Customs and Border Protection should hire more than 300 new investigators to ensure its 44,000 law enforcement officers are free of corruption and using their weapons properly, according to an internal government report.
The CBP Integrity Advisory Panel — housed within the Homeland Security Department’s Advisory Council and created by DHS Secretary Jeh Johnson in late 2014 — issued its interim report on Tuesday, finding the agency’s current investigations process “reactive” and “chronically slow.” Such a process, said the panel headed by New York City Police Commissioner Bill Bratton and former administrator of the Drug Enforcement Administration Karen Tandy, leaves CBP vulnerable.
“As a border agency with a national security and law enforcement mission, CPB is vulnerable to the potential for corruption within its workforce,” the panelists wrote, “which, if not detected and effectively investigated, could severely undermine its mission.”
The panel formed after a large number of arrests among members of the Border Patrol and widely publicized reports that found agents went out of their way to provoke people crossing the Southwest border from Mexico, and thereby justify shooting them. Johnson asked the panel to make recommendations to assure the “highest levels of integrity,” compliance with use-of-force policies, incident response transparency and stakeholder engagement.
The highest priority the panel identified was the need to bring the number of internal affairs investigators from 207 to 550, a 166 percent increase. The number of investigators plummeted after DHS was created in 2003, and the new hires would help restore that workforce to its prior levels and match the employee-to-investigator ratios at other law enforcement agencies.
Wherever possible, the panel said, CBP internal affairs teams should take the lead on investigations into employee misconduct. The increased staffing levels should enable CBP to use risk analysis to be more proactive in rooting out corruption. The report found the current structure of investigations left the full extent of corruption unknown and “pockets” of corrupt CBP workers could “fester” for years.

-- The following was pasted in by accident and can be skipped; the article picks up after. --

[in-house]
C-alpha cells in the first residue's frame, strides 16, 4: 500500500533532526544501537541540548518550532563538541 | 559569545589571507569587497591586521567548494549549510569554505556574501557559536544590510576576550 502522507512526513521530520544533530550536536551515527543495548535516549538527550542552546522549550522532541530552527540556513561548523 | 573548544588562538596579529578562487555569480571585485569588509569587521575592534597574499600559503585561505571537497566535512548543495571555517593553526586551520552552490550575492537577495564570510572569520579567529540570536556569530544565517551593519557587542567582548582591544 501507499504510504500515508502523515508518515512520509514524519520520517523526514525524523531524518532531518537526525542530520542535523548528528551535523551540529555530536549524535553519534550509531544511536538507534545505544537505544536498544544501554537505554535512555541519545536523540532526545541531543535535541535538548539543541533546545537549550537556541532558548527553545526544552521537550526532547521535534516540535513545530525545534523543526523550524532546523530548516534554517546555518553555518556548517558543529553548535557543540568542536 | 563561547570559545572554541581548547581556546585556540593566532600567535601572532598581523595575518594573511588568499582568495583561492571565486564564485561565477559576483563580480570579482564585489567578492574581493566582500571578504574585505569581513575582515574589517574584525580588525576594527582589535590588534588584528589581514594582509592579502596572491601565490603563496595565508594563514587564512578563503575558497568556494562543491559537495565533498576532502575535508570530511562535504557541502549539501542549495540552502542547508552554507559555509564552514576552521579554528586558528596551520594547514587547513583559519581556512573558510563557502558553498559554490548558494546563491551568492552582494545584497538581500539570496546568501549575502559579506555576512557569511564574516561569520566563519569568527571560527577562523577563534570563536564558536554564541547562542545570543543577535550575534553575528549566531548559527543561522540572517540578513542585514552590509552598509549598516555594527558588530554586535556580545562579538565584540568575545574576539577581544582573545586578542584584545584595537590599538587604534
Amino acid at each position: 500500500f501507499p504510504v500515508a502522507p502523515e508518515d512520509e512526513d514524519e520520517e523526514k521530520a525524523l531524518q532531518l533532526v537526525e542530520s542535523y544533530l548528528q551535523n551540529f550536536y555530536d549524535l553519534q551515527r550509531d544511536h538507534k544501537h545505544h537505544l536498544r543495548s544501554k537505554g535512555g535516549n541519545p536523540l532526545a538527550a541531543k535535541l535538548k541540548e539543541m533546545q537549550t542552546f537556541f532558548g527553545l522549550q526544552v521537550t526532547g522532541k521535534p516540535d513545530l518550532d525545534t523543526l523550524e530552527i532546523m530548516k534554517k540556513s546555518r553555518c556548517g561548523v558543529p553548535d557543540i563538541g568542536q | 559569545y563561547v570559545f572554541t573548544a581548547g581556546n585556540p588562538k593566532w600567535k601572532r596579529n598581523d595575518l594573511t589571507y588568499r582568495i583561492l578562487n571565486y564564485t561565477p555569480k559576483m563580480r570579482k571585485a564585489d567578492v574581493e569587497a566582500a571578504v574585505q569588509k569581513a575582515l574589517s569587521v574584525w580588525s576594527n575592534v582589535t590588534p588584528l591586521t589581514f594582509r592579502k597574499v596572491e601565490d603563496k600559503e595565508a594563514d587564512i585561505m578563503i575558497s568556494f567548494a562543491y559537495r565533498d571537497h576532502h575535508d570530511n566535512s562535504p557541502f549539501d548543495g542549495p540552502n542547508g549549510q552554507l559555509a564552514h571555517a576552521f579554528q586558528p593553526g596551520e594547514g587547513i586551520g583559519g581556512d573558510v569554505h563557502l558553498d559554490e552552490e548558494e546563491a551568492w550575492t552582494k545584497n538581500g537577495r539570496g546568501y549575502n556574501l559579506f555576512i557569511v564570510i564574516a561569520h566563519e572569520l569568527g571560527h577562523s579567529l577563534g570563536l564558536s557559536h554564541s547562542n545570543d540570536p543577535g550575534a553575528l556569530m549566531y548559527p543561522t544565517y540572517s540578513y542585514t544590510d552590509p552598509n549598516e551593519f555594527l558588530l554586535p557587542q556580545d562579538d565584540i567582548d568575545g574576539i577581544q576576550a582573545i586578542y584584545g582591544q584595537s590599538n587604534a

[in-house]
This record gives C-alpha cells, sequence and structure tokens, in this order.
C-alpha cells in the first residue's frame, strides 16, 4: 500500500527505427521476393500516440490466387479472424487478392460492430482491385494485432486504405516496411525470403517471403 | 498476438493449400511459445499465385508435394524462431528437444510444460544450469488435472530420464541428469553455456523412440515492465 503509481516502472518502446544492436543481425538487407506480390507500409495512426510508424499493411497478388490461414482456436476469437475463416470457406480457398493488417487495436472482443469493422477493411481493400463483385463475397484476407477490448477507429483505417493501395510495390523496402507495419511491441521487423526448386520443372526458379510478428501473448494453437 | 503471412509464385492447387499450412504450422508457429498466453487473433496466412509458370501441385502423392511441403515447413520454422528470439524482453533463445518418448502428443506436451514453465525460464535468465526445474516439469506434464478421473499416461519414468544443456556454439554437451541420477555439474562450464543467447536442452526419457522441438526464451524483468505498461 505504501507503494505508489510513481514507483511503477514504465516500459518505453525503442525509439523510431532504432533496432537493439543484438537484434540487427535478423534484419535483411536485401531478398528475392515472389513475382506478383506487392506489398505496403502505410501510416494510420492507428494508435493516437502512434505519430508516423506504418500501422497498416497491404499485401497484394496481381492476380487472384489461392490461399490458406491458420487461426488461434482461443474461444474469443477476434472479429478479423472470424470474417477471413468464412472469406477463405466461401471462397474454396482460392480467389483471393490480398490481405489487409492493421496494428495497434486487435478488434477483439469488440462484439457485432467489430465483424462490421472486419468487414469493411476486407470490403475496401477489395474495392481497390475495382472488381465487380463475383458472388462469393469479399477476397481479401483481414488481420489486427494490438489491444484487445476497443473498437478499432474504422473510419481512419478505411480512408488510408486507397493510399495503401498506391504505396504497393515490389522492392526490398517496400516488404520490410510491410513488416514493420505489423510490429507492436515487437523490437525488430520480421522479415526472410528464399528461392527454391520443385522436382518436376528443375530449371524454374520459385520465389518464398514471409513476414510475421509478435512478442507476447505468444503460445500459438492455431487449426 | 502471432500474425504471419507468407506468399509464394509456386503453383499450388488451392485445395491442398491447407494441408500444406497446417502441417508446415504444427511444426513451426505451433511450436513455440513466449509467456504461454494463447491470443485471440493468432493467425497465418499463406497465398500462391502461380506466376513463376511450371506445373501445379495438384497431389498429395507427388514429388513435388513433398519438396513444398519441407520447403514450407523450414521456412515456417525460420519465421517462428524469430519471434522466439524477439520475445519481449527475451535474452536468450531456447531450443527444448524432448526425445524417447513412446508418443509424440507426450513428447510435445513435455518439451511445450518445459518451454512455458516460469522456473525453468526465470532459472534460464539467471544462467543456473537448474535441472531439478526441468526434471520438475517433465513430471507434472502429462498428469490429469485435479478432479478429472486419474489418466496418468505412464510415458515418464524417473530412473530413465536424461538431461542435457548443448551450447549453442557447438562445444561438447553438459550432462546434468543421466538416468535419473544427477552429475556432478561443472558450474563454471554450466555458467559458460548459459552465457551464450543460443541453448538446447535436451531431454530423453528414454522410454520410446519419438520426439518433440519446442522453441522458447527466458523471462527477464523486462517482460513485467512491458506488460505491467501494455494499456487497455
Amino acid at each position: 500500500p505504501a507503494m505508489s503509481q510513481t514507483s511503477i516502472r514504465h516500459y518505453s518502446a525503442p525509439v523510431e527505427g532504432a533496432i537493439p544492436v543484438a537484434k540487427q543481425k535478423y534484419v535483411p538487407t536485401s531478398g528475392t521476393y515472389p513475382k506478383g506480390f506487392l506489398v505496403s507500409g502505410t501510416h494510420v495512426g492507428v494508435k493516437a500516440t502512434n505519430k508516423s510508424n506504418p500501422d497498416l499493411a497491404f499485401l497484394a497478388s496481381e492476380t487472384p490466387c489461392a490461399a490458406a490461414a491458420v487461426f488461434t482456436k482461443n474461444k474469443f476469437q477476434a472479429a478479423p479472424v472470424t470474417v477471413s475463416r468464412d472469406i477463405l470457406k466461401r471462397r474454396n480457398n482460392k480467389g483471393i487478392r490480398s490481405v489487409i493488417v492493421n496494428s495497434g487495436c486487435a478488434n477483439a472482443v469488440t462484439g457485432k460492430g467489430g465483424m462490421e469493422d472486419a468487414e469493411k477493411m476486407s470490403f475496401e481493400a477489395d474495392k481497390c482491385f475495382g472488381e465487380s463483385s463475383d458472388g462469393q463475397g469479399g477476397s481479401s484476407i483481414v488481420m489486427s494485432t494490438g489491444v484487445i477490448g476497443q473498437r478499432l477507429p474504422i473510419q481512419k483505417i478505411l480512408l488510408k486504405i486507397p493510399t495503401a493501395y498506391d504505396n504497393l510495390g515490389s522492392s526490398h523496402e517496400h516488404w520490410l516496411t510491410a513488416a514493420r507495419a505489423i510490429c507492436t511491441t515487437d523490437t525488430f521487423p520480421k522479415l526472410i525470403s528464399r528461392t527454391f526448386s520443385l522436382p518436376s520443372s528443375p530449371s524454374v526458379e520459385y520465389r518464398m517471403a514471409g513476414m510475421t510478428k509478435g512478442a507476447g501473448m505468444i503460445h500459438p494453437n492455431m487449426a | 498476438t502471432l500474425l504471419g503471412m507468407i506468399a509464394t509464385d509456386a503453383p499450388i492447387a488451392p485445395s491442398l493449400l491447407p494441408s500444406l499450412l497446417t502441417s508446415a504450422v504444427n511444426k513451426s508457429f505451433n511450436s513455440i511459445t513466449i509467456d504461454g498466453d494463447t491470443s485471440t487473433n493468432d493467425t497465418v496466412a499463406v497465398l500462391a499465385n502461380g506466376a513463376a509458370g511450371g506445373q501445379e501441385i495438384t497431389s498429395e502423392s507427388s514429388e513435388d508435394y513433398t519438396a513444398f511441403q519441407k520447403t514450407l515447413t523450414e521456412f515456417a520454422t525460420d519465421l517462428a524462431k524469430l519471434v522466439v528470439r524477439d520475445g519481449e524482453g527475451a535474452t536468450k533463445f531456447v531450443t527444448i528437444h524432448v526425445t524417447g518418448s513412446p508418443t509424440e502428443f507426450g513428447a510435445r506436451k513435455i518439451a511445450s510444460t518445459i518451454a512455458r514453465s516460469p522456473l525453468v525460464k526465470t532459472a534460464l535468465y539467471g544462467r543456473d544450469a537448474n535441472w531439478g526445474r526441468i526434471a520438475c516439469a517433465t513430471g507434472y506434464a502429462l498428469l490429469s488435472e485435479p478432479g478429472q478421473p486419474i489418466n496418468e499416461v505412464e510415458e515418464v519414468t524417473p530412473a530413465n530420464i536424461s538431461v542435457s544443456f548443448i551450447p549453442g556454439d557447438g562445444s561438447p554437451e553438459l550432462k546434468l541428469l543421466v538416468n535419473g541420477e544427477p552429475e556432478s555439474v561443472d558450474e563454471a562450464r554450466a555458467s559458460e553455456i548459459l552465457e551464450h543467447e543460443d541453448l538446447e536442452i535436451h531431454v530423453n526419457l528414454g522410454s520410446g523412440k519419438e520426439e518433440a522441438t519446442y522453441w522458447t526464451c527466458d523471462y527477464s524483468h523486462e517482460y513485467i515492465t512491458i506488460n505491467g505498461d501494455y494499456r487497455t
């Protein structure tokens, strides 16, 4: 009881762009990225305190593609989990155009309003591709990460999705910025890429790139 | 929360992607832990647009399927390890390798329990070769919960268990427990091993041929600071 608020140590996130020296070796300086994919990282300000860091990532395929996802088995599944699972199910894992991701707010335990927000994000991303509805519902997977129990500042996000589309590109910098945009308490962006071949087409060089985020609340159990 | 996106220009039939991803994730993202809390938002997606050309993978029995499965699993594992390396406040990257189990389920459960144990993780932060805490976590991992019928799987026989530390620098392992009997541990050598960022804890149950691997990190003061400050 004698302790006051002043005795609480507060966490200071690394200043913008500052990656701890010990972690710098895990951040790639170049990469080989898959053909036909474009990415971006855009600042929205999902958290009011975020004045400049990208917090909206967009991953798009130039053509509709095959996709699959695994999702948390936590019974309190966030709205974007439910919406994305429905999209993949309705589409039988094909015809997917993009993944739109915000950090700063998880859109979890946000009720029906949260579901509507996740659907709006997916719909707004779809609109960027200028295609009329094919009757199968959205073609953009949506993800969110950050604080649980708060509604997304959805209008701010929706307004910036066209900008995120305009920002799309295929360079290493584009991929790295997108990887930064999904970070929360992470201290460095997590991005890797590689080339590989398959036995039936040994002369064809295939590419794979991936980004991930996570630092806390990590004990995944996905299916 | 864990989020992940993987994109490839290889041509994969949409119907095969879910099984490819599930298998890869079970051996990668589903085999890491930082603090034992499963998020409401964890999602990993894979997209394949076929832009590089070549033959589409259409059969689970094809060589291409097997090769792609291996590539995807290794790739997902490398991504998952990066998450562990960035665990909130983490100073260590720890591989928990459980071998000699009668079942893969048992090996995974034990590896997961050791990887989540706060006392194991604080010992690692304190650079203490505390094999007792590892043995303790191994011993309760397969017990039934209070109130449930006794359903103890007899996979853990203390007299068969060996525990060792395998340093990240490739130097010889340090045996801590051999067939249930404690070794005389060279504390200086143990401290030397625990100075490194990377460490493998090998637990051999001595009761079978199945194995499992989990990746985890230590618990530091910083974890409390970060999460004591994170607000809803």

The new investigators also could be deployed to more rapidly investigate possible misuses of force, the panel suggested. CBP Commissioner R. Gil Kerlikowske has implemented some positive changes to use of force policies, the panel said, but more steps must be taken.
CBP must emphasize in its training and guidelines that every possible precaution should be taken to preserve life, and lethal force used only when protecting the life of an officer or the public from a serious threat. The agency should specifically prohibit using a firearm against a moving vehicle in most scenarios, the report found, as well as against individuals hurling objects. Instead, the agency should train officers to simply step aside or take cover.
In 2014, the National Border Patrol Council, which represents 17,000 Border Patrol agents and staff, defended the use of firearms against rock throwers, saying rocks “can maim and kill just as easily as a knife or firearm.”
Training in general should focus on deescalating situations and be based in specific scenarios, the panel said. It also suggested learning from recent incidents in Ferguson, Mo., and Baltimore, Md., where law enforcement came under significant public scrutiny.
The advisory group said CBP should carefully examine incidents involving use of force to teach agents how to respond in similar situations, and to consider the possibility and feasibility of outfitting agents with body cameras.
Kerlikowske said he looked forward to reviewing the details of the recommendations and was “heartened” to see the panel’s areas of focus.
“I am committed to continuing the progress made in the last year and to continue our work to earn the trust and respect of the American public and of the communities we work within,” he said. He thanked the panel for helping to make CBP “more transparent and accountable.”